I love them both and miss them.

Sunday, February 20, 2011


Gordana, my friend and Macedonia tutor, took me up to the mountain village, Duf, that her father's family came from. Duf is high in the mountains of Macedonia, about 2000 meters up. Like many mountain villages, no one lives in Duf year round any more, but people have maintained or newly built some homes and come up for celebrations, weekends, and when it's hot down in the valley. Gordana's house is to the right - and to my surprise it wasn't primitive, but had gas, electricity, heat, and creature comforts! We took a short hike out to the viewpoint above. It was so good to be walking out in the woods and the views were spectacular. The Albanian name for Albania means eagle's nest, and that's what Duf reminded me of - being on top of the world looking down. People probably initially moved up there during a war to avoid the marauding armies tramping through the valleys, and they were able to scratch out a challenging living in that high isolation. They must have been in fantastic shape hiking up and down the mountain to get into town for anything! Although no one lives in mountain villages like Duf any longer, it retains a strong hold on family hearts, and they maintain the ownership of their land. Gordana, too, loves it, although she was born in Gostivar and never lived there on a permanent basis. With many young people leaving the country or moving to Skopje to try to find work, I wonder how long that attachment can be maintained.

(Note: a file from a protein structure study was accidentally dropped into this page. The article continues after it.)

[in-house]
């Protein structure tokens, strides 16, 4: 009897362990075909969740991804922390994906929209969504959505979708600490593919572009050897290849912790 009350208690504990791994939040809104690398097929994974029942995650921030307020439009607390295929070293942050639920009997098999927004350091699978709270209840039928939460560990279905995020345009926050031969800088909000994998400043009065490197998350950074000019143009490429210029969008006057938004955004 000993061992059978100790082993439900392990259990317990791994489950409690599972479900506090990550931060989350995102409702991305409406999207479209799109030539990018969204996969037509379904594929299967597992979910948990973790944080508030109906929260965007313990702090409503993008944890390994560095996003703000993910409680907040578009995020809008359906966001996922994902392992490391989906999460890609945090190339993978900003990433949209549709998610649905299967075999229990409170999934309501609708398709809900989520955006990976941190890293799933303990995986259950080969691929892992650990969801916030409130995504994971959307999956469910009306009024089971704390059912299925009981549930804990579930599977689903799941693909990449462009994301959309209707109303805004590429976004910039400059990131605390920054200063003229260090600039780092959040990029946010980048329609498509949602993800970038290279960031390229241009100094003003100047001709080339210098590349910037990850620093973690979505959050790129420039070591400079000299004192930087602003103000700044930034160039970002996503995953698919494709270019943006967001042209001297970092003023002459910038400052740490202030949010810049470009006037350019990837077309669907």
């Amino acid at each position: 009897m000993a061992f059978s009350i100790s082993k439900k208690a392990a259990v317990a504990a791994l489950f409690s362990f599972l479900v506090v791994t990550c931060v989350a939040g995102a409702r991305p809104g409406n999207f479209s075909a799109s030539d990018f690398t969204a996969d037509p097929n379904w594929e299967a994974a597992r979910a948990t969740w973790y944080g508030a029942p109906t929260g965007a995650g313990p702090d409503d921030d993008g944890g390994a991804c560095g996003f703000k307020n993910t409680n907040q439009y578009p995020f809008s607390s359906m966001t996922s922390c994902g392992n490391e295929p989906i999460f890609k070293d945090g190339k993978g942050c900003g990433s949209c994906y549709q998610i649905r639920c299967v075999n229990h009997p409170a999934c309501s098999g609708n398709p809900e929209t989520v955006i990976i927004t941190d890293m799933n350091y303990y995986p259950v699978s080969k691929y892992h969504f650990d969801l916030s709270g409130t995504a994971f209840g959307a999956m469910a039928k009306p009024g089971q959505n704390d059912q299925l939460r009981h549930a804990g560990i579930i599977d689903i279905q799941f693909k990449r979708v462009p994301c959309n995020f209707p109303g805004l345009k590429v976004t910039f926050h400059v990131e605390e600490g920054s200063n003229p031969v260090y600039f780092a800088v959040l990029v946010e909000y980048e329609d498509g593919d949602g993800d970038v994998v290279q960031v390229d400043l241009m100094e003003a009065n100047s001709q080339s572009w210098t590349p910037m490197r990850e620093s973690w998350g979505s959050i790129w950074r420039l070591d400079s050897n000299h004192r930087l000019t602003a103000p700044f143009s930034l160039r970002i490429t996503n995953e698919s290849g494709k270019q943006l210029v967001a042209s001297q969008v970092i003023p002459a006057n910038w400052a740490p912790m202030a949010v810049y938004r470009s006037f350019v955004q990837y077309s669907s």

We're also getting the first hints of spring - the early crocuses were all over. I saw snowdrops blooming, their heads bent over glancing at their home soil. Home is a powerful draw, and soon I will be back in NYC for Kacy's 30th birthday. It will be good to see them.

After returning from Africa I went to our mid-service conference. If I don't extend, I would only have 9 months left to serve. It is hard to believe that the time has passed so quickly. I may extend, though, and spend one more year here. There is still much to do and see. But for now, I am eagerly anticipating the beauty of the Macedonian spring, and all the fresh fruits and vegetables that will soon be in the pazars. Yummmmmm, fresh and local, succulent and ripe when you buy them, not a week or so afterward!

Monday, February 7, 2011

Out of Africa

Africa - what can I say? I can only try to synthesize all that happened to give you a taste of my experience, so here goes: